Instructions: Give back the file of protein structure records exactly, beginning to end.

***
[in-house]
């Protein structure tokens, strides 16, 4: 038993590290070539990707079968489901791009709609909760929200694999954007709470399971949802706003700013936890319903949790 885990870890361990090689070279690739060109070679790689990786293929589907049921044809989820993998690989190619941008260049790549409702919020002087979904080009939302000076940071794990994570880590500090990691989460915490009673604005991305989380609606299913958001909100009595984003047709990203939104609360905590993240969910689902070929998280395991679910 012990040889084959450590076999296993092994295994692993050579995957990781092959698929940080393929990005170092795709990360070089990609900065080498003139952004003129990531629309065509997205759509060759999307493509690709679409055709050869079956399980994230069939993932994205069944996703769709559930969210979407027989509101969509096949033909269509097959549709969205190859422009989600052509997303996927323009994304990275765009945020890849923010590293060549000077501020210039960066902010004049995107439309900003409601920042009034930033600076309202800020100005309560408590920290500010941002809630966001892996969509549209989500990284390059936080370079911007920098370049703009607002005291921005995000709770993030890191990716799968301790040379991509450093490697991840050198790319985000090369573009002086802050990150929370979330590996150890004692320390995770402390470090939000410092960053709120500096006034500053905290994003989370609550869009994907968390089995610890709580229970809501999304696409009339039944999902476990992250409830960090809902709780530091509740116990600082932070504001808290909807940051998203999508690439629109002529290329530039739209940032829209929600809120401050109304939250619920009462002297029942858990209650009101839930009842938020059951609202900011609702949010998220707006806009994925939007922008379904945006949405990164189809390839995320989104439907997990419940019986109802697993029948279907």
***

[in-house]
């Protein structure tokens, strides 16, 4: 038993590290070539990707079968489901791009709609909760929200694999954007709470399971949802706003700013936890319903949790 885990870890361990090689070279690739060109070679790689990786293929589907049921044809989820993998690989190619941008260049790549409702919020002087979904080009939302000076940071794990994570880590500090990691989460915490009673604005991305989380609606299913958001909100009595984003047709990203939104609360905590993240969910689902070929998280395991679910 012990040889084959450590076999296993092994295994692993050579995957990781092959698929940080393929990005170092795709990360070089990609900065080498003139952004003129990531629309065509997205759509060759999307493509690709679409055709050869079956399980994230069939993932994205069944996703769709559930969210979407027989509101969509096949033909269509097959549709969205190859422009989600052509997303996927323009994304990275765009945020890849923010590293060549000077501020210039960066902010004049995107439309900003409601920042009034930033600076309202800020100005309560408590920290500010941002809630966001892996969509549209989500990284390059936080370079911007920098370049703009607002005291921005995000709770993030890191990716799968301790040379991509450093490697991840050198790319985000090369573009002086802050990150929370979330590996150890004692320390995770402390470090939000410092960053709120500096006034500053905290994003989370609550869009994907968390089995610890709580229970809501999304696409009339039944999902476990992250409830960090809902709780530091509740116990600082932070504001808290909807940051998203999508690439629109002529290329530039739209940032829209929600809120401050109304939250619920009462002297029942858990209650009101839930009842938020059951609202900011609702949010998220707006806009994925939007922008379904945006949405990164189809390839995320989104439907997990419940019986109802697993029948279907």